Oct 15, 2018 01:12 PM

Market Experts Don’t See Yuan Falling Past 7 Per Dollar Soon

An employee counts Chinese banknotes in an arranged photograph at the Bank of China Hong Kong Ltd. headquarters in Hong Kong in November 2015. Photo: Bloomberg
An employee counts Chinese banknotes in an arranged photograph at the Bank of China Hong Kong Ltd. headquarters in Hong Kong in November 2015. Photo: Bloomberg

(Bloomberg) — China is unlikely to let the yuan weaken past the key psychological level of 7 per dollar anytime soon, according to market observers.

Just three of 18 traders and analysts surveyed Wednesday and Thursday said the Chinese currency will breach that milestone in 2018, though a majority see it happening by the middle of next year. Falling beyond 7 for the first time in a decade would further strain relations with the U.S. and spur capital outflows, some respondents said.

The yuan fell 0.37 percent to 6.9146 per dollar on Friday.

The yuan edged close to 7 last week after the People’s Bank of China announced a cut to the reserve requirement ratio for a fourth time this year, reflecting a growing divergence with U.S. monetary policy. Pressure on the currency, which has tumbled 9 percent over six months, eased in the past few days amid reports that U.S. President Donald Trump and Chinese President Xi Jinping plan to meet in November, and that U.S. Treasury Secretary Steven Mnuchin is being advised not to name China a currency manipulator.

“We expect that the trade uncertainty will keep the yuan weak, but the Chinese authorities likely want to avoid a situation of snowballing negativity surrounding the currency,” said Julian Wee, an investment strategist at Credit Suisse Private Banking in Singapore. “Existing capital controls and improving economic data from policy stimulus should help to partially counter the negative impact of the trade tensions.”


Including the three who see a break of 7 this year, 11 respondents expect the yuan to pass that mark by the end of June, citing reasons from a stronger greenback to a worsening trade conflict. There’s some disagreement on the consequences of a move beyond 7: Mizuho Bank Ltd.’s Ken Cheung said falling past that level would be “catastrophic to China’s economy and financial stability,” while Standard Chartered PLC’s Ding Shuang doesn’t foresee large outflows due to capital controls.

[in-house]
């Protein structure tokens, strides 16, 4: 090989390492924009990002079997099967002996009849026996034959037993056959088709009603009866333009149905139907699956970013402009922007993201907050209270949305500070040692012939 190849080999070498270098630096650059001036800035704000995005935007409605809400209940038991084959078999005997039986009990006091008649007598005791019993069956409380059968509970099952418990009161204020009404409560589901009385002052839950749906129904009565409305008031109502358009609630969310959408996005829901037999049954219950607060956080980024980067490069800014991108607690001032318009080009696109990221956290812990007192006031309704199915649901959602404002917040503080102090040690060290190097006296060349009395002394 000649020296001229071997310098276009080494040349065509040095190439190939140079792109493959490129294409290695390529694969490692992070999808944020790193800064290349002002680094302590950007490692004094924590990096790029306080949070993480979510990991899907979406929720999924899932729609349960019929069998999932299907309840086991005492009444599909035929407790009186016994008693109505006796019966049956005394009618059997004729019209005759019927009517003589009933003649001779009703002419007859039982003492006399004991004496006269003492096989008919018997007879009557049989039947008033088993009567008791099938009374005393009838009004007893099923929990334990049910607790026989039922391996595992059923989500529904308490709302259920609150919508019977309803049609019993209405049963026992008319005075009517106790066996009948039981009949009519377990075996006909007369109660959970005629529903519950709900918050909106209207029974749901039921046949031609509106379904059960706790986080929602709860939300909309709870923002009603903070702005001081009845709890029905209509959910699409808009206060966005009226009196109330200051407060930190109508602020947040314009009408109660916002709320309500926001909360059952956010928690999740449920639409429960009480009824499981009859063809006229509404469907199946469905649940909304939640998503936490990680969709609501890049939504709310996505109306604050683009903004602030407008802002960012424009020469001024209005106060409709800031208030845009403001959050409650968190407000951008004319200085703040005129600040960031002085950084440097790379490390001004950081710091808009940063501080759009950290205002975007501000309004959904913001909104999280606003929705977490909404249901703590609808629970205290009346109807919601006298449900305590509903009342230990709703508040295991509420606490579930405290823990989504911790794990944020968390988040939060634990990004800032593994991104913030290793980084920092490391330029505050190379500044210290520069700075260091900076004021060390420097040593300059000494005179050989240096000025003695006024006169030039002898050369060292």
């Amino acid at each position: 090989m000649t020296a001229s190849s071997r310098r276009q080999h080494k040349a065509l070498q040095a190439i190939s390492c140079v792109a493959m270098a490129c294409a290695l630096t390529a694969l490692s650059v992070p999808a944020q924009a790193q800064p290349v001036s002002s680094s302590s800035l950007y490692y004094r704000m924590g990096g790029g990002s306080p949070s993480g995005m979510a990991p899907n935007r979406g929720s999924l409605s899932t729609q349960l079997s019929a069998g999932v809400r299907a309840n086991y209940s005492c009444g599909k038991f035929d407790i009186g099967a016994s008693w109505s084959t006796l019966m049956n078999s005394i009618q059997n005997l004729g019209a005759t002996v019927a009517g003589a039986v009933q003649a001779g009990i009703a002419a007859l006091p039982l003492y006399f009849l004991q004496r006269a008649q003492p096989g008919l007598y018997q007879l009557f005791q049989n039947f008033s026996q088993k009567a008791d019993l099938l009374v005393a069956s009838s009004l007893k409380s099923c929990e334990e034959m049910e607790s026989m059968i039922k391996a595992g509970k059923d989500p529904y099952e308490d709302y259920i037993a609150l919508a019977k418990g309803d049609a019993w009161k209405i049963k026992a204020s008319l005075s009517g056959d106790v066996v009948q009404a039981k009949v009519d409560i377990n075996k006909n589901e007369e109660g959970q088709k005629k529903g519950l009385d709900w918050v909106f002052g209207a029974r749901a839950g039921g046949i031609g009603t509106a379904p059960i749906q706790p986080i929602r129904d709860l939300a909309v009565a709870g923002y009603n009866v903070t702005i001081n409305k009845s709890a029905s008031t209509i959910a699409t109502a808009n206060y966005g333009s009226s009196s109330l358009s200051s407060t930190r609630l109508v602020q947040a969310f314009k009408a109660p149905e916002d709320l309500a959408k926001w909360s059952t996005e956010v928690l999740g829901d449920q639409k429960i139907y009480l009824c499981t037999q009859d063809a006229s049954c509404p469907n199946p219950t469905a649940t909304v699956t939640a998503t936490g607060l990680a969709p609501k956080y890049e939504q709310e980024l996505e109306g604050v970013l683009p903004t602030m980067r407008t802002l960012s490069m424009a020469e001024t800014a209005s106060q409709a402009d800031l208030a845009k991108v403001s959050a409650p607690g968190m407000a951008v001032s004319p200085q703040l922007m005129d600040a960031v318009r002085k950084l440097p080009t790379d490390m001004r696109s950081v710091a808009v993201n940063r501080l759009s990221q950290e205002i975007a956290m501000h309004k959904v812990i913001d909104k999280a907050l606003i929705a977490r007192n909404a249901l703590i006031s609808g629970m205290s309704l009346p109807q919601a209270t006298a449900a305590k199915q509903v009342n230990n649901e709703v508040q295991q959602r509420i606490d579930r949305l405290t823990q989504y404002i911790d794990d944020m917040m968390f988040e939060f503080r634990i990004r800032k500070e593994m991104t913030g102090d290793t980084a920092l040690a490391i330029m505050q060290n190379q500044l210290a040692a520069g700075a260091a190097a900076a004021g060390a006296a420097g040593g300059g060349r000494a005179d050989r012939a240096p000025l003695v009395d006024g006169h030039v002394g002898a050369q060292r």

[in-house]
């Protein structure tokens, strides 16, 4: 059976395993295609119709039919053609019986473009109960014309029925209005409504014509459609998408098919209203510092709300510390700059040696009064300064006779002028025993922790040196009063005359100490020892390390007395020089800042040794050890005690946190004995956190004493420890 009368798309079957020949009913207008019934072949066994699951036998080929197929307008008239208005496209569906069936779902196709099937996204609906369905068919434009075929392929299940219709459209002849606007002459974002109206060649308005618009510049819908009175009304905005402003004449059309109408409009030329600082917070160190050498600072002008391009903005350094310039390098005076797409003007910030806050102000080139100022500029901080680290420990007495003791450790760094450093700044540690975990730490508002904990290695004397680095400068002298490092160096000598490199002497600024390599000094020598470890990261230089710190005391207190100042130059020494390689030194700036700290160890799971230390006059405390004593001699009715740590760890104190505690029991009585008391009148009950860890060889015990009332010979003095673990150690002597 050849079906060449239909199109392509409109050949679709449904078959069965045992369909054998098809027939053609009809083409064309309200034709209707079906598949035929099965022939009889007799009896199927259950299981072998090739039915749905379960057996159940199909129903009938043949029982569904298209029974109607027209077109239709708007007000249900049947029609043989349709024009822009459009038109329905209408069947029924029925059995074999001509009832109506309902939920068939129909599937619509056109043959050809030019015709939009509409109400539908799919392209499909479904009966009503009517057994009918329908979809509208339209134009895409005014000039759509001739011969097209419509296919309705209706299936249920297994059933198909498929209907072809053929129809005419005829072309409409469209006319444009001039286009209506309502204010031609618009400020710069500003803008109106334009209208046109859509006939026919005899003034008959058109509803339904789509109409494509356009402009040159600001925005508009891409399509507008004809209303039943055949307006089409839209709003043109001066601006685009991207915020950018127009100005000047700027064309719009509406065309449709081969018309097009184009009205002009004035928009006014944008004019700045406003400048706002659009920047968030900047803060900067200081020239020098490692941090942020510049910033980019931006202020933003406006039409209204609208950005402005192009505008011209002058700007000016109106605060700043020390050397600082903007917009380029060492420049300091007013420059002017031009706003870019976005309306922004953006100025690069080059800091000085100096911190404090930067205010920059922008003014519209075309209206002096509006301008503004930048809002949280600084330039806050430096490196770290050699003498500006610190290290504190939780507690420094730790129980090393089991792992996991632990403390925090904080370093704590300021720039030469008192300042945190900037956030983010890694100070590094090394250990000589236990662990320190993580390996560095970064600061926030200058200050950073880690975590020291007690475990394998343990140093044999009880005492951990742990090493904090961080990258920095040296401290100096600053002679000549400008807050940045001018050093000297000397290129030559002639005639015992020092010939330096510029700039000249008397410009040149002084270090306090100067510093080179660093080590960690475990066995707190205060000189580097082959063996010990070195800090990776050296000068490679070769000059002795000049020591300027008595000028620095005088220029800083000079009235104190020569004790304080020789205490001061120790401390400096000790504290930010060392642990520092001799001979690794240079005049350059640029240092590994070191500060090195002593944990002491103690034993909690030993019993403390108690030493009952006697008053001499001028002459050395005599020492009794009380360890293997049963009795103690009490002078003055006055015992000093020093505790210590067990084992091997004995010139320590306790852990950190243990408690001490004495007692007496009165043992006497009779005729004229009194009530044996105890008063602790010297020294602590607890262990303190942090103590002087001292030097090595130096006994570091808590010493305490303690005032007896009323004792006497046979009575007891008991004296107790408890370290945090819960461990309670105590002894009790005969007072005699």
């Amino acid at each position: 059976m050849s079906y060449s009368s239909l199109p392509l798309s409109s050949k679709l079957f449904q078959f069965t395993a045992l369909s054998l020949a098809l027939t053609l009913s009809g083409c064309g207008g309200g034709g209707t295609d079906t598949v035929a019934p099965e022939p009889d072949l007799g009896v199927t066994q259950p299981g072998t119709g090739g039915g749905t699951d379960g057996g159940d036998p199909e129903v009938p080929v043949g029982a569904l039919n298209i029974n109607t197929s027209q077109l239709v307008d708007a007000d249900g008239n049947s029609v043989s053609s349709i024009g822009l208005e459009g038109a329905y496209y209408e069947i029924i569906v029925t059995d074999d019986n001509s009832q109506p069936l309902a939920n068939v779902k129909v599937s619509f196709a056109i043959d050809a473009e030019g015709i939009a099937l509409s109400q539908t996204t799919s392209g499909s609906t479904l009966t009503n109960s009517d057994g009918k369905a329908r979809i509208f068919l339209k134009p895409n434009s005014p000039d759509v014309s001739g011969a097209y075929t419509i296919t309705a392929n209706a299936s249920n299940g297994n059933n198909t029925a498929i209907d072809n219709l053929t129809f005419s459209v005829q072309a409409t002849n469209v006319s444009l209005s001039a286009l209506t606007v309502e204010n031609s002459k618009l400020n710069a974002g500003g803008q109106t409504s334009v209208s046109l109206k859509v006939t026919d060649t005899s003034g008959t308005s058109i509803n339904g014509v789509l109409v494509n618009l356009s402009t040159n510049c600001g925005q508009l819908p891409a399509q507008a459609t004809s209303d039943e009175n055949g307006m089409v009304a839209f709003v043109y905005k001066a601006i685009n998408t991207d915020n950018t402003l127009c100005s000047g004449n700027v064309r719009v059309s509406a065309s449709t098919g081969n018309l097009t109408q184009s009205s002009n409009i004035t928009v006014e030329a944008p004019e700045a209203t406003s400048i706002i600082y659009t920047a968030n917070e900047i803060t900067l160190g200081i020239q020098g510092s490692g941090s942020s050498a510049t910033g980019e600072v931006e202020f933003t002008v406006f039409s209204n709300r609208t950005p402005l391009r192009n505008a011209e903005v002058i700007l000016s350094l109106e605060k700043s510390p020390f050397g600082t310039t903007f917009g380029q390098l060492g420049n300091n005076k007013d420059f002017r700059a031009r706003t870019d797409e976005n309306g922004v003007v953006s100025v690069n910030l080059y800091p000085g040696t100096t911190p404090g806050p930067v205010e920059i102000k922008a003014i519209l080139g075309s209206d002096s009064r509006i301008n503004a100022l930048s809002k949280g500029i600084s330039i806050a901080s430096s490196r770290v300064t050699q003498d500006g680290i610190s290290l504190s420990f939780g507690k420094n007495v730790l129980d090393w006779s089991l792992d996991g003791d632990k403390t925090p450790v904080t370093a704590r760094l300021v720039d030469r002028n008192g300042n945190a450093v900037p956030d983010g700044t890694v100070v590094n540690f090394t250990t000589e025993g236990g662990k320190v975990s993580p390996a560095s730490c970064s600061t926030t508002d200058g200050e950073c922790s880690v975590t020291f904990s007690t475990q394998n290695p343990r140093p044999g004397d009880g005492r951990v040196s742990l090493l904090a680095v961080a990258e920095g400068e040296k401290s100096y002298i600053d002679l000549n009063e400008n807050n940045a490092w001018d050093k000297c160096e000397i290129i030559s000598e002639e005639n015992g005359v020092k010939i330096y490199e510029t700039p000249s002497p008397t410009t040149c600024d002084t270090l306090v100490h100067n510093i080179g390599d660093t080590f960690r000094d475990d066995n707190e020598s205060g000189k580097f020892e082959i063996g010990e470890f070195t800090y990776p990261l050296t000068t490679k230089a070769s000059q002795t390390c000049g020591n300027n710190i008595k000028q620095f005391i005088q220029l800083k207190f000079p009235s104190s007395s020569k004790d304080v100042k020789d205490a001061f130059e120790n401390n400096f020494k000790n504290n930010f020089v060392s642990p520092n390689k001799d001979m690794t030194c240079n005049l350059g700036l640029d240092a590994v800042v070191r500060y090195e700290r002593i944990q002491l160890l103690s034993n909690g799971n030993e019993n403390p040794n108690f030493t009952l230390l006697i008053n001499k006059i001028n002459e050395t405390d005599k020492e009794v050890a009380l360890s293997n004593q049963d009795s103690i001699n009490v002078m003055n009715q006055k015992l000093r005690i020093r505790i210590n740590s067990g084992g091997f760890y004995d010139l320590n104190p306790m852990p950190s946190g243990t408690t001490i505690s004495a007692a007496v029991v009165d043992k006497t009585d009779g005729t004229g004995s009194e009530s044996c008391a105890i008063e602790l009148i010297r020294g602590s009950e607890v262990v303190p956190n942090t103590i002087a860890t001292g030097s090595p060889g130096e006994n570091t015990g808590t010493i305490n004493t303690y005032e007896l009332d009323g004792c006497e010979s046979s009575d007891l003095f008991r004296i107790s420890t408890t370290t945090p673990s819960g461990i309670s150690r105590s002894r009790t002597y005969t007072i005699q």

Here are some highlights of respondents’ views:

Mizuho Bank (Ken Cheung, senior Asian currency strategist): The yuan won’t likely break 7 this quarter; the PBOC will use “every means” to defend the currency, such as intervention and tighter capital controls. Outflows and overshooting yuan weakness would be “catastrophic” to the economy and financial stability. Foreigners would hesitate to invest heavily onshore if the yuan passes 7.

Standard Chartered (Ding Shuang, Greater China and North Asia chief economist): Will likely breach 7 by the end of March; China may hold the line this year to keep the door open for trade negotiations with the U.S. and to prevent individual investors from buying foreign currency. Large outflows may not materialize even if the yuan hits 7, as China may tighten control. A fall past 7 could lead to weakness in emerging-market currencies.

United Overseas Bank (Heng Koon How, head of markets strategy): Could break 7 in the first quarter, when exports may see more significant negative impact from the trade conflict. China will continue to apply targeted fiscal stimulus and monetary support, which will keep the currency weak. The PBOC will try to ensure stability in the exchange rate and limit the pace of depreciation; there’s a risk that outbound investment quotas will be temporary reduced or suspended. Once the yuan breaks 7, stay cautious on emerging-market currencies and expect volatility.

Malayan Banking Berhad (Fiona Lim, senior currency analyst): May break 7 as soon as this quarter, as the Fed continues to raise borrowing costs. Depreciation can be slowed by using the countercyclical factor in the fixing, selling the dollar offshore and issuing PBOC bills in Hong Kong.

Bloomberg’s survey involved 12 strategists, economists and researchers based in Hong Kong, Shanghai, Beijing and Singapore, and six currency traders at Chinese banks. Survey respondents who agreed to be identified were from Scotiabank, Mizuho, Standard Chartered, DBS Bank Hong Kong Ltd., Australia & New Zealand Banking Group Ltd., Malayan Banking Bhd., China Financial Futures Exchange, United Overseas Bank, China Merchants Bank Co., Chinese Academy of Social Sciences, Natixis SA and Credit Suisse Private Banking.

Contact editor Yang Ge (

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